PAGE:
Shares in International Airlines Group, the owner of British Airways, fell on Friday after a raised earnings target for 2015 fell short of analysts’ expectations.
IAG said it expected to generate a slightly higher operating profit of between €2.25bn and €2.3bn for the full year, excluding newly acquired Aer Lingus, up from its previous target of more than €2.2bn.
Gerald Khoo, analyst at Liberum, said the minor improvement to IAG guidance might disappoint given recent improved profit targets by European rivals such as Ryanair and easyJet. Last month, Ryanair increased its full-year guidance 25 per cent.
Shares in IAG were down 3.1 per cent at 579p in Friday afternoon trading in London.
Willie Walsh, IAG’s chief executive, said the group did not believe in holding back information to surprise people. “We’re just narrowing the [earnings target] range to the top end of [guidance],” he added. “We’ve probably become a little bit predictable now because we just deliver what we say we will deliver.”
It came a day after IAG announced plans to make the first dividend payment in its four-year history — in a sign that the group’s restructuring since being formed from the merger of BA and Iberia was delivering sustained profit.
The group will pay a gross interim dividend a share of 10 euro cents, and said it planned to pay out 25 per cent of its 2015 underlying profit after tax, which could total about €400m.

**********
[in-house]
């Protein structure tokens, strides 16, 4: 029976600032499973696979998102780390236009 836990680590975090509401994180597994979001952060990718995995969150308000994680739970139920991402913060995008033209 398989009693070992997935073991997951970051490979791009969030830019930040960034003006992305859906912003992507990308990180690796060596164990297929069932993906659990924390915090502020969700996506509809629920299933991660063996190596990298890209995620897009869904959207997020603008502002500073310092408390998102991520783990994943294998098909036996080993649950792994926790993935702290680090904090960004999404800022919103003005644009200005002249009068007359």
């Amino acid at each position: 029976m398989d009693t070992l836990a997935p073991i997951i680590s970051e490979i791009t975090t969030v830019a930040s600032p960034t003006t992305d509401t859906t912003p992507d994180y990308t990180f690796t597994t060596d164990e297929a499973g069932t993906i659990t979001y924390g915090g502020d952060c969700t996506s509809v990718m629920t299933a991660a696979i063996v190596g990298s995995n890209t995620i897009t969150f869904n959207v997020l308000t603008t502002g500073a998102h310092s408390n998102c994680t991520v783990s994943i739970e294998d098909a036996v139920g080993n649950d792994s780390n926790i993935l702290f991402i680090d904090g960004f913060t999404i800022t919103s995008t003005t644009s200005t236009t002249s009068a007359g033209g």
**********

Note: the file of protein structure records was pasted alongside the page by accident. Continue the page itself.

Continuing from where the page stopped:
IAG’s third-quarter results were the first since the group completed its purchase of Aer Lingus, the Irish flag carrier, for €1.4bn in August.
Group operating profit in the three months to September 30 rose 38.9 per cent to €1.3bn before one-off costs. Aer Lingus contributed €45m of earnings.
Mr Walsh said IAG was not actively pursuing any acquisitions after adding Aer Lingus to its stable of airlines, which also include Vueling, the Spanish low-cost carrier.
In the past year, IAG has recorded a much stronger share price performance than Air France-KLM and Lufthansa, its main European rivals, which have been struggling with strikes related to their cost cutting plans.
IAG’s shares have risen 68 per cent in the past 12 months, and this partly reflects steady progress with the turnround of Iberia following the cutting of thousands of jobs at the Spanish flag carrier.
In the third quarter, BA posted a 35 per cent rise in operating profit to €825m. Iberia recorded a 23 per cent rise in profit to €200m.
Vueling provided the best return on capital in the third quarter at 13.6 per cent, above IAG’s target of 12 per cent. The equivalent figures for BA and Iberia were 11.4 per cent and 7.5 per cent respectively.
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